More people are noticing that much of the violence is at least partly racially motivated and tied directly to the rapid increase in Hispanic population over the last decade – much of it due to illegal immigration.

Last month, L.A. County Sheriff Lee Baca cited tensions between black and Hispanic gangs for his decision to redeploy deputies to the Compton area, where four people were killed in 20 gang shootings during one July weekend.

In one high-profile example of what’s happening on the city streets of Los Angeles, Alejandro “Bird” Martinez and three other Hispanic gang members were joyriding in a stolen van when they came upon a black man parking his car. According to court testimony, they decided to kill him. Three of the four shot Kenneth Kurry Wilson with a .357-caliber revolver, a 9 mm semiautomatic and a 12-gauge shotgun.

Earlier this month, Martinez and three other members of the Avenues, a Hispanic gang, were convicted of federal hate crimes. It is believed to be the first case in which the U.S. Justice Department has prosecuted a minority gang as a hate group, using laws traditionally employed to go after white supremacist groups like skinheads and the Ku Klux Klan.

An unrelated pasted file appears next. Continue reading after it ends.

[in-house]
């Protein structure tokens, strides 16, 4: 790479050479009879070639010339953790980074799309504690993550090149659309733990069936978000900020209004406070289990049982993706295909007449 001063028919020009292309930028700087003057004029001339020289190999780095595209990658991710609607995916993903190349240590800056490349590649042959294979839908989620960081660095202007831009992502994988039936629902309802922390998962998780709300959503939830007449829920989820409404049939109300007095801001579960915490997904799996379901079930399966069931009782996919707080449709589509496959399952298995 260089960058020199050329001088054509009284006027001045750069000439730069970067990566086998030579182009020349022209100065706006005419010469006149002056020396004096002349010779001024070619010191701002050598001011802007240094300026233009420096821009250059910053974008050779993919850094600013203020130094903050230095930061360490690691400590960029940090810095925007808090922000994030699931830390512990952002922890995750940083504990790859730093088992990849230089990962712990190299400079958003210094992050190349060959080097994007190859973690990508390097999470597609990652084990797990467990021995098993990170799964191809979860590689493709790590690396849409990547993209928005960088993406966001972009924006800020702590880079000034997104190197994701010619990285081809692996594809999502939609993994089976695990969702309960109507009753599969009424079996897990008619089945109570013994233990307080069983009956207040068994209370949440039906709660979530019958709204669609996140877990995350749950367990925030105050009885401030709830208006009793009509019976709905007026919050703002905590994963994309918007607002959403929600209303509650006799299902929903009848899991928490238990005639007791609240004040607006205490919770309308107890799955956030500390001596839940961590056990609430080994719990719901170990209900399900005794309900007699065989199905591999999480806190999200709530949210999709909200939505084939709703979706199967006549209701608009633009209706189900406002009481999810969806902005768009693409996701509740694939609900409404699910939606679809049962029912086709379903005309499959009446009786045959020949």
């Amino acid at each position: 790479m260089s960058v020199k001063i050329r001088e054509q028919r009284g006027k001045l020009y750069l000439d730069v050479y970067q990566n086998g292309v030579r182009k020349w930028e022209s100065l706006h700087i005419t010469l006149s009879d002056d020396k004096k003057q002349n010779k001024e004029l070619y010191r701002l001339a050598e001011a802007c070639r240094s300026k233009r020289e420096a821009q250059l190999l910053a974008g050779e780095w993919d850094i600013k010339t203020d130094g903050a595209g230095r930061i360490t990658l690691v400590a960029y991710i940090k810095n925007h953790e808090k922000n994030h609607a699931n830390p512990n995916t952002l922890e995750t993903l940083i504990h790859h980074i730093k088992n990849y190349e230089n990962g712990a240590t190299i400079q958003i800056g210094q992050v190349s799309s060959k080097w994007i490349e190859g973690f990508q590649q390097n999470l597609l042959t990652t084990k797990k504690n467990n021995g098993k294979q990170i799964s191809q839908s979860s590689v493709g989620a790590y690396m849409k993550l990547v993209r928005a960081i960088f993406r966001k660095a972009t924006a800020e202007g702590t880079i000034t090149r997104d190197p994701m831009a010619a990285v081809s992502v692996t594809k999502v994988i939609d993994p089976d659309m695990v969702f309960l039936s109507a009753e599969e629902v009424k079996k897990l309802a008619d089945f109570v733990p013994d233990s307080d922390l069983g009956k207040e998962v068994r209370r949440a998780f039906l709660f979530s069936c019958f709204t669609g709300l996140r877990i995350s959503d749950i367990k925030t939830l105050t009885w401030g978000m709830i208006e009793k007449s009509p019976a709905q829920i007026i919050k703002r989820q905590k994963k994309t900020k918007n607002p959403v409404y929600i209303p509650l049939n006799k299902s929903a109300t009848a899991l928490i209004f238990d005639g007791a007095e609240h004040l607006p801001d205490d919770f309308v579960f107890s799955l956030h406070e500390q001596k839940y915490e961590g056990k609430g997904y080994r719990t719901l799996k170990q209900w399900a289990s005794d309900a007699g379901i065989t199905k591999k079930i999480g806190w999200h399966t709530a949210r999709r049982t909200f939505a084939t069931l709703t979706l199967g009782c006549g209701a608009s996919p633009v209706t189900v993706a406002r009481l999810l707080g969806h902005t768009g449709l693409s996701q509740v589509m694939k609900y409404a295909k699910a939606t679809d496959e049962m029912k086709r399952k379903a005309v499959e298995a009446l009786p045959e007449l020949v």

Recently, a Hispanic teen was murdered by a black assailant who, witnesses said, yelled a gang name as he fled. On June 30, a pair of black gunmen killed three Hispanics, prompting black and Hispanic leaders to call an emergency summit on how to call a halt to the bloodbath in the streets of L.A.

Observers suggest the situation on the streets is complicated by the numbers of gang members returning from prison, where joining a race-based gang is often a matter of survival.

In the case of the Avenues gang, an informant told the FBI members had received an order from the Mexican Mafia prison gang to kill all blacks on sight in their mainly Hispanic neighborhood. Leading up to Wilson’s murder, members of the Avenues terrorized other blacks, shooting a 15-year-old boy on a bike, pistol-whipping a jogger and drawing outlines of human bodies in a black family’s driveway, according to news reports.

Gang feuds were historically intra-racial rather than interracial. But that situation began to change with the heavy influx of Hispanics in some previously predominantly black neighborhoods.